September 26, 2007
The federal Internet tax moratorium is due to expire on November 1, and no committee in Congress has acted to make it permanent, says the Wall Street Journal
A Congressional failure to extend the moratorium would quickly show up on monthly bills, and not quietly:
- Taxes on telephone service can run above 20 percent, more than triple the average general sales tax rate.
- Absent the moratorium, state revenue departments will begin to issue letters ruling that Internet access services are subject to these same sky-high telephone tax rates.
- The revenuers will do this because they can (until state courts judge their merit), not because they need the money.
- State and local governments have enjoyed 17 straight quarters of increasing revenues.
The indirect impact on constituents could be even more significant, says the Journal:
- A Brookings Institution study found that for every 1 percent increase in broadband penetration, America adds about 300,000 jobs.
- Harvard economist Dale Jorgenson has found that, ironically, the Internet's greatest economic benefits have actually occurred since the dot-com crash in 2000, where the pace of innovation has accelerated considerably and shows no signs of weakening.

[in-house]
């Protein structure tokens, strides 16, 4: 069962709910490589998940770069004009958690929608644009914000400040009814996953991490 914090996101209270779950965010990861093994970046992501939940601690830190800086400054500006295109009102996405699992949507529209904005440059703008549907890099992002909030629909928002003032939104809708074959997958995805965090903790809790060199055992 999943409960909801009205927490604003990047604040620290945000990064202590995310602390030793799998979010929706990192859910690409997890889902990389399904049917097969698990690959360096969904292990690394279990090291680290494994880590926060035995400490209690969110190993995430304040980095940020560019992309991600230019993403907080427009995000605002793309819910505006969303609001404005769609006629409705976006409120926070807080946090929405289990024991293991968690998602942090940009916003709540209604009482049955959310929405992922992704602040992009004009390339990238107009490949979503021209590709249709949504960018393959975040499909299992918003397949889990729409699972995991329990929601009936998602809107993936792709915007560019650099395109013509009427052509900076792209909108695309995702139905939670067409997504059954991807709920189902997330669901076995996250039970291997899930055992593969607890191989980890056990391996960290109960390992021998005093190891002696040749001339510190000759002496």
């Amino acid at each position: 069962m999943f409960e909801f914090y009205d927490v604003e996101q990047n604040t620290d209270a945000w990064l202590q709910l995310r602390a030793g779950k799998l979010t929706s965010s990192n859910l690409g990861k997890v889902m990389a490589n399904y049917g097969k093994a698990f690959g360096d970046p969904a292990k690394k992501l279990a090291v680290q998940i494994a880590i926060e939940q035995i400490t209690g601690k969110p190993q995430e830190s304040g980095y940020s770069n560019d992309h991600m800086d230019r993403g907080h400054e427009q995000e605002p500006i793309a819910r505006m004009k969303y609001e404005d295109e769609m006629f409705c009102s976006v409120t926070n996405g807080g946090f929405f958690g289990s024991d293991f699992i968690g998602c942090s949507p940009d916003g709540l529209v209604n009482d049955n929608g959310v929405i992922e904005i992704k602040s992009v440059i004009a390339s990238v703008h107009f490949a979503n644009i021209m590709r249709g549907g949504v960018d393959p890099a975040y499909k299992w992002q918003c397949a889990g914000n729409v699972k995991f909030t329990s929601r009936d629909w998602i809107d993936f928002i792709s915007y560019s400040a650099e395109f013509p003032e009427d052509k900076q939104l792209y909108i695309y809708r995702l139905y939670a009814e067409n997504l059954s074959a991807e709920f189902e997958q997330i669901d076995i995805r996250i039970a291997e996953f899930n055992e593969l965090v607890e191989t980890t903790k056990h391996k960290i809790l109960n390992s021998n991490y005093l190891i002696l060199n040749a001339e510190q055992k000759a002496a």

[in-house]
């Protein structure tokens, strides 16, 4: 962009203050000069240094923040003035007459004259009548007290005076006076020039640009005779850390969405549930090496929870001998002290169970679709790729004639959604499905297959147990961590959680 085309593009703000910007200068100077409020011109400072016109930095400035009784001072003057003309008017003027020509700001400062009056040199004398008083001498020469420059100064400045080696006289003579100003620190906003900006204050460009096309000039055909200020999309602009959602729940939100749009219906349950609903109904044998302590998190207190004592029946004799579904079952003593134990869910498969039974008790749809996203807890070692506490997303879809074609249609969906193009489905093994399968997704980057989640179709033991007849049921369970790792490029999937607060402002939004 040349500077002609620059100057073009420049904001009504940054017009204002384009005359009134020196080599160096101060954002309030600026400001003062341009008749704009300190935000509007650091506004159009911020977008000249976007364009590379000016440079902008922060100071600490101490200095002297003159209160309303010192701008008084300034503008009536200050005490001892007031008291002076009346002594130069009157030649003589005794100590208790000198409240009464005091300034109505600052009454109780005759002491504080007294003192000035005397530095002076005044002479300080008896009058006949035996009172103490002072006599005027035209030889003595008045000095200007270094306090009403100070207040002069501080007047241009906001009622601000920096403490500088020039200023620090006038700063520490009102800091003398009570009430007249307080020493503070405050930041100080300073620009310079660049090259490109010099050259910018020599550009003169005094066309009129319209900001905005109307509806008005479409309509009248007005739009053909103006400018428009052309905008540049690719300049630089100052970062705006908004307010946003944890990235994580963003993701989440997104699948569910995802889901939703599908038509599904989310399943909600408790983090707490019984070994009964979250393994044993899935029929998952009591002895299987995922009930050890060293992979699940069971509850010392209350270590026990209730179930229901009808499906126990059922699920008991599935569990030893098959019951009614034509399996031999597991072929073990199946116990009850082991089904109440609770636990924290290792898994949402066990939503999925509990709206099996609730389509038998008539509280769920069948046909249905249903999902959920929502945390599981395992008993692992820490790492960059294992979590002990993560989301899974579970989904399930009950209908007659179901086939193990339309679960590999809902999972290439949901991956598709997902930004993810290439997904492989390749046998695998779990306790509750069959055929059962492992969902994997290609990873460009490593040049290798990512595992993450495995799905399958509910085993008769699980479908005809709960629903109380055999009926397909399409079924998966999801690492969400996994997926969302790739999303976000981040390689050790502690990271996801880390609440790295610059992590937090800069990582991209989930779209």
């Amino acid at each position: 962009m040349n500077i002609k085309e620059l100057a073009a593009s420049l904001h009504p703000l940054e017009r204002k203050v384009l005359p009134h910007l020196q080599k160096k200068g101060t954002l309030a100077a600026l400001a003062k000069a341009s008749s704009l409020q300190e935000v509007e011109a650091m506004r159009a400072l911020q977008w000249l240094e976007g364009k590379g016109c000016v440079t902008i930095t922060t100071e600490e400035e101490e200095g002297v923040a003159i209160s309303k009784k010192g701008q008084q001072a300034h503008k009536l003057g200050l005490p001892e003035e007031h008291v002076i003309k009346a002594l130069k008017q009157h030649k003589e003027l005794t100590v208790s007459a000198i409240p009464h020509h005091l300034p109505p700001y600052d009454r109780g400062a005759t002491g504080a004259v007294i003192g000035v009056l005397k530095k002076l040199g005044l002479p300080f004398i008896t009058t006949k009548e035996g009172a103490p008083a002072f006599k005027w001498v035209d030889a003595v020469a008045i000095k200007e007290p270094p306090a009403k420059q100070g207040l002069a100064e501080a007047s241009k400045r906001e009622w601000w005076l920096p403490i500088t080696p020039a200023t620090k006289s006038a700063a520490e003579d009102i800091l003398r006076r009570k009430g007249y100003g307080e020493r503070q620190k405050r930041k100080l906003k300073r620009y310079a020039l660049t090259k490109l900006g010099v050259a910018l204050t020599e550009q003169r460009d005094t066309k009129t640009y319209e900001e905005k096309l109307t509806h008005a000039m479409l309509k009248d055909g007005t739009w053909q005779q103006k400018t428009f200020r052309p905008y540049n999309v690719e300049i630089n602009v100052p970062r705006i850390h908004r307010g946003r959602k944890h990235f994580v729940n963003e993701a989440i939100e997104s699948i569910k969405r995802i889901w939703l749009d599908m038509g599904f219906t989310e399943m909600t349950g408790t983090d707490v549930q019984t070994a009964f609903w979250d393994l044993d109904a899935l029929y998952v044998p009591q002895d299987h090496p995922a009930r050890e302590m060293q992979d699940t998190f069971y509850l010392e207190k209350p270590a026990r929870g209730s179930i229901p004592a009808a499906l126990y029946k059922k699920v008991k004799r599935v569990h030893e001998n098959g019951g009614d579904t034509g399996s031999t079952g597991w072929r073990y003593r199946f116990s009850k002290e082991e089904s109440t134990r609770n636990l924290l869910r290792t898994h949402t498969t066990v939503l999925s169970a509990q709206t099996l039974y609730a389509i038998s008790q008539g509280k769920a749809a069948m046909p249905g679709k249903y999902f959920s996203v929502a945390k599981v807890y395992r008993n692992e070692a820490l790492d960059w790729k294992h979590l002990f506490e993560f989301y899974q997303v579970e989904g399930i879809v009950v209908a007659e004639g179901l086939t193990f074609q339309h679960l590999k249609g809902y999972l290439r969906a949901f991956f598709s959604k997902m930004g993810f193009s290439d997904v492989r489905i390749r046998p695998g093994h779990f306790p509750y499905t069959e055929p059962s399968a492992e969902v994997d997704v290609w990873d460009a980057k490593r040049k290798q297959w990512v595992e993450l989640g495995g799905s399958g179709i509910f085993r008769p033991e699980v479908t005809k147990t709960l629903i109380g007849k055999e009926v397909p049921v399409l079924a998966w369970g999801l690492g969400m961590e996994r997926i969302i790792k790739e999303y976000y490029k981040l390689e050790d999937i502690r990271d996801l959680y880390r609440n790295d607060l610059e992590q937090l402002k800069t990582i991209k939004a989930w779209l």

Listening to recent Democratic talking points on the economy, you might wonder why Congress isn't all over this issue, says the Journal. Democrats say they want to make the tax system less "regressive," if only they could get something past President Bush's veto pen. Well, here's an opportunity to prevent imminent tax increases on poor and middle-class consumers, and the President is ready to sign it, says the Journal.
Source: Editorial, "Broadband Taxman," Wall Street Journal, September 26, 2007.
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